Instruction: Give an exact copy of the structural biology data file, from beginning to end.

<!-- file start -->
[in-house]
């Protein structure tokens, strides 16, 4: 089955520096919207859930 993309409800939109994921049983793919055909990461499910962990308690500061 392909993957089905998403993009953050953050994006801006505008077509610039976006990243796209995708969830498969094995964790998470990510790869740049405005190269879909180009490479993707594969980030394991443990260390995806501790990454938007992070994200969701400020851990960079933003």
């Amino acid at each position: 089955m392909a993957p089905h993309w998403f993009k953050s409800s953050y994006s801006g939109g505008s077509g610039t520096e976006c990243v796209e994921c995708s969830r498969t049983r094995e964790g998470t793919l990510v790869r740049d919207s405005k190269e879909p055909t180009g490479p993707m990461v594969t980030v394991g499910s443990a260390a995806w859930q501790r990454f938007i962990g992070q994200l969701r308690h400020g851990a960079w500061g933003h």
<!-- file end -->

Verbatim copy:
[in-house]
């Protein structure tokens, strides 16, 4: 089955520096919207859930 993309409800939109994921049983793919055909990461499910962990308690500061 392909993957089905998403993009953050953050994006801006505008077509610039976006990243796209995708969830498969094995964790998470990510790869740049405005190269879909180009490479993707594969980030394991443990260390995806501790990454938007992070994200969701400020851990960079933003």
């Amino acid at each position: 089955m392909a993957p089905h993309w998403f993009k953050s409800s953050y994006s801006g939109g505008s077509g610039t520096e976006c990243v796209e994921c995708s969830r498969t049983r094995e964790g998470t793919l990510v790869r740049d919207s405005k190269e879909p055909t180009g490479p993707m990461v594969t980030v394991g499910s443990a260390a995806w859930q501790r990454f938007i962990g992070q994200l969701r308690h400020g851990a960079w500061g933003h």